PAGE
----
The mission of this site is to tell the story of hundreds of people who worked at the United States Naval Computing Machine Laboratory, a top secret project in Dayton during World War Two. These people kept their secret for over fifty years.

Please take a look–there are hundreds of pages of declassified documents, rosters of personnel, photographs and more. I have added a new bibliography page brought up to date to include burgeoning information about cryptography on the web.

This site originates with and is maintained by Debbie Anderson in Dayton, Ohio. This site is an outgrowth of my own efforts to learn more about this story and a desire to share what I have learned. It also is a resource for documentation behind the documentary Dayton Codebreakers.

I am grateful to the Archive Center at Dayton History, the Wenger Command Display in Pensacola, Florida, friends at the NSA Cryptologic History Center and the National Cryptologic Museum, and the many veterans–WAVES and sailors– who have been so generous over the years for a share of the photographs presented here.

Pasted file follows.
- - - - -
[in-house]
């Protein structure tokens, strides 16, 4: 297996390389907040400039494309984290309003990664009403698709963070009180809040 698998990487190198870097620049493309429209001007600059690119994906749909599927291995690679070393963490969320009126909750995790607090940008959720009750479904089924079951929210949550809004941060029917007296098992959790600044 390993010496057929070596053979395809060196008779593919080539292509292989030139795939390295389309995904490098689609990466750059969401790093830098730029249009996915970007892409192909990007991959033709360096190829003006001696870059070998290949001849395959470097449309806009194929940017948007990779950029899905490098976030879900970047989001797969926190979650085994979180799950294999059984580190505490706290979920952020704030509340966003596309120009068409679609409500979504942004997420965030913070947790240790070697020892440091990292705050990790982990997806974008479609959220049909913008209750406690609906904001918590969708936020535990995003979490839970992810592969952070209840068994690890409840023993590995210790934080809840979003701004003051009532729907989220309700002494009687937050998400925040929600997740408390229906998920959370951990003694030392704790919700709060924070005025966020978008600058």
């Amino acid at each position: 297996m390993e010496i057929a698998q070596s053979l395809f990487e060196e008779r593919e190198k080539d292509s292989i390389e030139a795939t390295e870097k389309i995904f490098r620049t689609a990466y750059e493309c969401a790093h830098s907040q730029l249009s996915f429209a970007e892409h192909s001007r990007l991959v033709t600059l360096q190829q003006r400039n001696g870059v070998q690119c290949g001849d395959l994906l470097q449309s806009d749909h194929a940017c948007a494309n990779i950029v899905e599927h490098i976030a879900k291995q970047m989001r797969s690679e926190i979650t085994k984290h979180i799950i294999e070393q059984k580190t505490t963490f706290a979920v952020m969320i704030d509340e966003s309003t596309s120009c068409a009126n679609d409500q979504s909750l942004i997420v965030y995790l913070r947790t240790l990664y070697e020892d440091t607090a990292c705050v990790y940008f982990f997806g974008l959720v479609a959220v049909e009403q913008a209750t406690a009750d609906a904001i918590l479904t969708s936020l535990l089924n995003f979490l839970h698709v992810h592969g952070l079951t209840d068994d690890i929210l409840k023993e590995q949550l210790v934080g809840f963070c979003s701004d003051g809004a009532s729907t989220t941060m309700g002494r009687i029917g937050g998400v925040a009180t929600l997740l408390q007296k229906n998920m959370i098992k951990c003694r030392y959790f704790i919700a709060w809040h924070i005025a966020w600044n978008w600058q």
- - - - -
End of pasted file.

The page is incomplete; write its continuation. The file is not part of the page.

Thanks for learning about a part of Dayton’s, and the nation’s, history.

My Ten Most Frequently Asked Questions and an updated bibliographic page

After speaking to groups for over 25 years I’ve come to expect a few familiar questions. A few years ago I put them together for a presentation and now I’m using them as a beginner’s guide to the history of the Dayton Bombe Project. They can be found at 10 Most FAQs. A reading list is on the Notes and Sources page.

Stray thoughts


Something you entered
transcended parameters.
So much is unknown.


  • Change is good!

    New format and content are coming to this site. While this is growth there are certain to be problems--please be patient if sections disappear and content gets disjointed. It will all be good soon.

    Broadcast extended 2006-2018 (!) on American Public Television. DVD sales--

    DVDs of our documentary can be obtained in several ways:

    If you live in the Dayton area, DVDs are sold at the Museum Store at Carillon Historical Park, and at the book store at the Wright Dunbar Interpretive Center, West Third Street.
    News: the stock of DVDs at both Dayton History/Carillon Park and at Wright-Dunbar has been replenished.